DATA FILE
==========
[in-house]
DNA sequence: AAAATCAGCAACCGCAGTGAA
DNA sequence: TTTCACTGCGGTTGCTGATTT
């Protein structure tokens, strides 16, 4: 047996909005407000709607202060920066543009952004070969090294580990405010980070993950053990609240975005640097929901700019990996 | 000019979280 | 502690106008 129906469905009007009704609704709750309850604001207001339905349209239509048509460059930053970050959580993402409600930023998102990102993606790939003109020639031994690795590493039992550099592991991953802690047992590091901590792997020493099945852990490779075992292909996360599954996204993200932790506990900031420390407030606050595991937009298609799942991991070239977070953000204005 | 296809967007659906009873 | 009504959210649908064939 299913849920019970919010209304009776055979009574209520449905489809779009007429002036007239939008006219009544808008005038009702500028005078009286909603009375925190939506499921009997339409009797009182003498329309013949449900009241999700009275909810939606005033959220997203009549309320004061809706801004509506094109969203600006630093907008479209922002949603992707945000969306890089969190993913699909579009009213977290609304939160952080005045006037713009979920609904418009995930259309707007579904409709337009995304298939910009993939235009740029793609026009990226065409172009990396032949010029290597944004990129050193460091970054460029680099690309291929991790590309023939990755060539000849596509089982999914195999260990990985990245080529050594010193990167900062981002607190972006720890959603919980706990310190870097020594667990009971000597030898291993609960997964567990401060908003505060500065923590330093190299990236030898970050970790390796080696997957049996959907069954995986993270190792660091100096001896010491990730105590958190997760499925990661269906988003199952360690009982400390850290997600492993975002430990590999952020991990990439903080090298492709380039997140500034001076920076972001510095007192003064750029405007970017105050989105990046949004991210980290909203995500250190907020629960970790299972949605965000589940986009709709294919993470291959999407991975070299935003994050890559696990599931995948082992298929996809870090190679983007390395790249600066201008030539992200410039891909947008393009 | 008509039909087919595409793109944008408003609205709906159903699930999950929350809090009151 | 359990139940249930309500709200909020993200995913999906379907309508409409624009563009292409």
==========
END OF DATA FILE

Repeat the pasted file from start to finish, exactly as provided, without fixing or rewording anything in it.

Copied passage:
[in-house]
DNA sequence: AAAATCAGCAACCGCAGTGAA
DNA sequence: TTTCACTGCGGTTGCTGATTT
């Protein structure tokens, strides 16, 4: 047996909005407000709607202060920066543009952004070969090294580990405010980070993950053990609240975005640097929901700019990996 | 000019979280 | 502690106008 129906469905009007009704609704709750309850604001207001339905349209239509048509460059930053970050959580993402409600930023998102990102993606790939003109020639031994690795590493039992550099592991991953802690047992590091901590792997020493099945852990490779075992292909996360599954996204993200932790506990900031420390407030606050595991937009298609799942991991070239977070953000204005 | 296809967007659906009873 | 009504959210649908064939 299913849920019970919010209304009776055979009574209520449905489809779009007429002036007239939008006219009544808008005038009702500028005078009286909603009375925190939506499921009997339409009797009182003498329309013949449900009241999700009275909810939606005033959220997203009549309320004061809706801004509506094109969203600006630093907008479209922002949603992707945000969306890089969190993913699909579009009213977290609304939160952080005045006037713009979920609904418009995930259309707007579904409709337009995304298939910009993939235009740029793609026009990226065409172009990396032949010029290597944004990129050193460091970054460029680099690309291929991790590309023939990755060539000849596509089982999914195999260990990985990245080529050594010193990167900062981002607190972006720890959603919980706990310190870097020594667990009971000597030898291993609960997964567990401060908003505060500065923590330093190299990236030898970050970790390796080696997957049996959907069954995986993270190792660091100096001896010491990730105590958190997760499925990661269906988003199952360690009982400390850290997600492993975002430990590999952020991990990439903080090298492709380039997140500034001076920076972001510095007192003064750029405007970017105050989105990046949004991210980290909203995500250190907020629960970790299972949605965000589940986009709709294919993470291959999407991975070299935003994050890559696990599931995948082992298929996809870090190679983007390395790249600066201008030539992200410039891909947008393009 | 008509039909087919595409793109944008408003609205709906159903699930999950929350809090009151 | 359990139940249930309500709200909020993200995913999906379907309508409409624009563009292409």